Click amount to donate direct to CounterPunch
  • $25
  • $50
  • $100
  • $500
  • $other
  • use PayPal
Keep CounterPunch ad free. Support our annual fund drive today!

Palestinian Refugees in Syria


“The flames are quickly approaching Yarmouk (as) someone is trying to drag the Palestinians into the fire,” reported Palestinian commentator Rashad Abu Shawar (as cited in Israeli Jerusalem Post, July 20).

Yarmouk is the largest Palestinian refugee camp in Syria. Its inhabitants make up nearly a quarter of Syria’s entire refugee population of nearly 500,000. Despite the persistence of memory and the insistence on their right of return to Palestine, the Palestinian community in Syria is, on the whole, like any other ordinary community.

Of course, ‘ordinariness’ is not always a term that suits misfortunate Palestinian refugees in Arab countries. Ghassan Kanafani, a renowned Palestinian novelist, once wrote: “Oh, Palestinians, be warned of natural death.” He proudly articulated how his people are prepared for all possibilities. Kanafani himself was murdered, along with his niece, in a car bombing orchestrated by the Israeli Mossad in Beirut in July 1972.

Palestinian refugees in Syria also cannot expect to exist outside a paradigm of danger and unpredictability. Their brethren in Lebanon learned the same lesson years ago. Palestinians in Kuwait were also victimized on a large scale in 1991, along with other communities accused of being sympathetic to Saddam Hussein. True to form, the small Palestinian community in Iraq also received its share of maltreatment following the US invasion in 2003.

This is not to say that the Palestinian community has been the only one to suffer during times of war. But due to their lack of options, the state of Palestinian refugees is often the most perilous and desperate. They are stateless. Most Arab countries intentionally grant them precarious legal status under various guises to keep them contained and easily controlled. The problem is compounded,
however, by wars which fuel mass exodus. Stateless refugees are always stranded, leaving them vulnerable to perpetual suffering and abuse.

Before 2003, a small community of 35,000 Palestinians resided in Iraq. They were hardly ever associated with political controversy. When the US invaded, however, they became an easy target for various militias, US forces and criminal gangs. Many were killed. Others ran in circles seeking safe haven elsewhere in Iraq, to no avail, and thousands found themselves stranded in refugee camps at the Jordanian and Syrian borders. It highlighted how the Palestinian refugee problem was as real and urgent as ever. The plight of Palestinians also shamed the Arabs, who never ceased to declare verbal wars on Israel, yet failed to host fleeing refugees. Even Palestinian factions, busy with their own infighting, offered only safe pitiful statements of support.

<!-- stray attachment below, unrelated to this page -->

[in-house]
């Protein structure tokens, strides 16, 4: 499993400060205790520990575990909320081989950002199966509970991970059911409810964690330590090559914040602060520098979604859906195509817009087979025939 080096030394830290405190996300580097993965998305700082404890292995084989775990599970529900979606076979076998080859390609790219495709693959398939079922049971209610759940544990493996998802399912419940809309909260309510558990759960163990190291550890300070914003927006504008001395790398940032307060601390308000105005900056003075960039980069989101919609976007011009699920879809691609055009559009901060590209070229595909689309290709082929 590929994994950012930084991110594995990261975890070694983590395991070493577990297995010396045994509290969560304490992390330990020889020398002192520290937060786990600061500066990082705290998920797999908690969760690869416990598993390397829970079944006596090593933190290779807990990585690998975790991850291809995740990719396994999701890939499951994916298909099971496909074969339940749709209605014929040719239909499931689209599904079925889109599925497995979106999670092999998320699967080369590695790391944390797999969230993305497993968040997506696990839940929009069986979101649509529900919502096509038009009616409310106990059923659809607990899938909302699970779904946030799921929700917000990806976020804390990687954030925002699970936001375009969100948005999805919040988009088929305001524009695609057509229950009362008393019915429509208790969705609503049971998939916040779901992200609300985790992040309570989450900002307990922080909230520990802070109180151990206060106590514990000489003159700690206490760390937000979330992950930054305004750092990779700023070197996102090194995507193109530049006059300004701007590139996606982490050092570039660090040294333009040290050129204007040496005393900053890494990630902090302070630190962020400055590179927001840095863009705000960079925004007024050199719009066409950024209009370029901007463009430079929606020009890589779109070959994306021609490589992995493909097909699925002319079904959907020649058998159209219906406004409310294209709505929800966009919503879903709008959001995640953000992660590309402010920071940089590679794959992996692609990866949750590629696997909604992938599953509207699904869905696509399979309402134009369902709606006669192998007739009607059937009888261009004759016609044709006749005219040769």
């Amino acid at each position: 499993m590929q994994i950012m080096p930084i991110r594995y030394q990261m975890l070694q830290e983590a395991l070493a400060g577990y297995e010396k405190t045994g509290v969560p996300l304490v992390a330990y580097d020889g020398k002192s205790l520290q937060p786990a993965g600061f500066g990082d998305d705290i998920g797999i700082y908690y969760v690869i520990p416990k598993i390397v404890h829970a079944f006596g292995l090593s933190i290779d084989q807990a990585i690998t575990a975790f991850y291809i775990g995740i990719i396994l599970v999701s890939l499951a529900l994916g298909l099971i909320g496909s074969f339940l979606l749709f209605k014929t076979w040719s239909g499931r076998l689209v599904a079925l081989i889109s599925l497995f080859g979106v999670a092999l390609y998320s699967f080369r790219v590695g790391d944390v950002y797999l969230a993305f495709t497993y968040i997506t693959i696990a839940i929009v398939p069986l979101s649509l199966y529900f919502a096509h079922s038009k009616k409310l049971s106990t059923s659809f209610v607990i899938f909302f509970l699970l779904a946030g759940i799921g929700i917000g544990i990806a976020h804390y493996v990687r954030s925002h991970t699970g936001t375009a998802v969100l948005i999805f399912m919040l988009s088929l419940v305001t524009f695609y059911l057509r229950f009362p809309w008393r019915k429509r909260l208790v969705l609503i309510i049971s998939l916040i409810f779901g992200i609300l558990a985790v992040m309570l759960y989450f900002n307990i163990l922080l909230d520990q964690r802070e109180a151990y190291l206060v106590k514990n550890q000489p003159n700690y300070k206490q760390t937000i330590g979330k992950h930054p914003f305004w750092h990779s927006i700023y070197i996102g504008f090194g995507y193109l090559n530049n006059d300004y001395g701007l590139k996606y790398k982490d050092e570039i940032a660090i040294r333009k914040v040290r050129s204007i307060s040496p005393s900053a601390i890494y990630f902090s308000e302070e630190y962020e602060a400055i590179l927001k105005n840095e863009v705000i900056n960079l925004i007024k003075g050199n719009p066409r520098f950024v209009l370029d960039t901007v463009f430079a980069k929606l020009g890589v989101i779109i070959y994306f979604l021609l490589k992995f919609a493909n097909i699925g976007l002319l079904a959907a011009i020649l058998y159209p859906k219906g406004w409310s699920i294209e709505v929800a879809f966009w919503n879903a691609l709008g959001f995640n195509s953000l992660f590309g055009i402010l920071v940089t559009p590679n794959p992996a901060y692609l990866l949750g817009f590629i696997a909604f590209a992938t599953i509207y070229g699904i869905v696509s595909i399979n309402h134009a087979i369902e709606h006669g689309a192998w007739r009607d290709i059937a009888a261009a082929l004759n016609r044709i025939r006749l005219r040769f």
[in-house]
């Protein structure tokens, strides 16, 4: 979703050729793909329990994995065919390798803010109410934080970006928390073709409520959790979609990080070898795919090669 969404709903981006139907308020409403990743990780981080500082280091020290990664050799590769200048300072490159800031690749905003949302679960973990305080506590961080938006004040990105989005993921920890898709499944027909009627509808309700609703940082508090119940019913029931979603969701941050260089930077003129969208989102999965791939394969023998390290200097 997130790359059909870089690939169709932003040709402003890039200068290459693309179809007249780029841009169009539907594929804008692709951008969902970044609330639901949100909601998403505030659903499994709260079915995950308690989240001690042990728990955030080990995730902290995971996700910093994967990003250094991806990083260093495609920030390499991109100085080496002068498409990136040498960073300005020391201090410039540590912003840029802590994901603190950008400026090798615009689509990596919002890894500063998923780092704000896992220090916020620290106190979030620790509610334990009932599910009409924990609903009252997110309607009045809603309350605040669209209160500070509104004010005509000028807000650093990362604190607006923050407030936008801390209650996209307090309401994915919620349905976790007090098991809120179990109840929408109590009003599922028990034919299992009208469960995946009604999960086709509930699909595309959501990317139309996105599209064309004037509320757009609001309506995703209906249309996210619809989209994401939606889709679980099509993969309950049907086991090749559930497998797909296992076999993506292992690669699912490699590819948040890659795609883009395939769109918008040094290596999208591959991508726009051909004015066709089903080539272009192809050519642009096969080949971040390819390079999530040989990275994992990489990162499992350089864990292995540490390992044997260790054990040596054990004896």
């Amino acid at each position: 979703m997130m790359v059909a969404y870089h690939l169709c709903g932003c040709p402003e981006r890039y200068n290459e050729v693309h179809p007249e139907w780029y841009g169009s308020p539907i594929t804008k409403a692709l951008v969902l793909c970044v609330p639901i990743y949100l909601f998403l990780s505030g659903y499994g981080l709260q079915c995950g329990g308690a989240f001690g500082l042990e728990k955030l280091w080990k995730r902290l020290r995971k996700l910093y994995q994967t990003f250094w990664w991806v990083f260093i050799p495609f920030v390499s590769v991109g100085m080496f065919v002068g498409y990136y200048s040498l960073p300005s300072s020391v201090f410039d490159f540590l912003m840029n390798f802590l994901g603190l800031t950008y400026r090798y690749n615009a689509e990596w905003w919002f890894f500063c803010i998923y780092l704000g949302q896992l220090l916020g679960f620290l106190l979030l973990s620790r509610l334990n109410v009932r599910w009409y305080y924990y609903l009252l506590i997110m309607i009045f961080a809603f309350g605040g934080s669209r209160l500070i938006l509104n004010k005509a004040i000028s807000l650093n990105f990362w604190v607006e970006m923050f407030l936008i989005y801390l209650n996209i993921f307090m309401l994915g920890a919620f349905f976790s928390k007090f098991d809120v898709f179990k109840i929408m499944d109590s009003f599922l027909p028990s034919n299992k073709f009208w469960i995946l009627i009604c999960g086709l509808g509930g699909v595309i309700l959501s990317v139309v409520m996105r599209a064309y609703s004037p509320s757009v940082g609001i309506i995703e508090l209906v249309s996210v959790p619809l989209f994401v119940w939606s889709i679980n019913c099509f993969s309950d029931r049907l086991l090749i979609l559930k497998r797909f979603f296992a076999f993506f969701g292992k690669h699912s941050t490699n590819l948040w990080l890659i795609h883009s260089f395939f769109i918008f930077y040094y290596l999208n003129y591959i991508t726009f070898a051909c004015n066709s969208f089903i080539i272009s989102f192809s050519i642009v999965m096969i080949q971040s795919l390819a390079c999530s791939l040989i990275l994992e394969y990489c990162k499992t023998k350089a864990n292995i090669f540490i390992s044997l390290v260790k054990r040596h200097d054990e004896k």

The situation in Syria promises to be even worse. Historically, there has been bad blood between Syria and some Palestinian factions, including Fatah, the party dominating the PLO, and also the Ramallah-based Palestinian Authority (PA). While Damascus played host for various Palestinian leftist factions throughout the years, Hamas didn’t relocate to Damascus until its break-up with Jordan.

In recent months, Hamas quietly vacated its offices from Damascus. It was impossible for the Islamic movement to function in a situation where it was firmly pressed to take sides. Its attempt to reach an acceptable middle ground – supporting the Syrian people but warning against foreign attempts to weaken Syria – fell on deaf ears. Some Arab governments insisted on pressurizing Hamas officials to reach a conclusive decision regarding a conflict not of their own making – and eventually forcing them to part ways with Syria.

The political discourse regarding Syria has been the most polarizing of all narratives related to the so-called Arab Spring. Palestinians have been caught in that polarization. Al Jazeera has done a disservice to Palestinian refugees by insisting on contextualizing Palestinians as part of the larger Syria discourse. The television network knows well what happens to stateless, vulnerable Palestinians when conflicts end. Reporters had done a good job documenting the humiliation suffered by Palestinian in Iraq. Even if for purely humanitarian reasons, Arab media should try to neutralize Palestinian presence in the Syrian conflict.

Palestinians are already being targeted. 300 Palestinian deaths have been reported in Syria since the conflict began. The PA says it is in contact with Syrian authorities to ensure the safety of the large refugee population. Many of the killings are reportedly taking place in Yarmouk. Arab media opposing the government of Syria’s Bashar Assad are blaming Syrian security forces for the targeting of Palestinians. But other media are telling a different story.

“In the worst incident, 16 members of the Palestine Liberation Army, which is backed by the Syrian authorities, were killed after gunmen stopped their bus and kidnapped them,” reported Khaled Abu Toumeh in the Jerusalem Post on July 20. “The bodies of the Palestinians, whose throats had been slashed, were later discovered in an open field in the suburbs of Damascus.”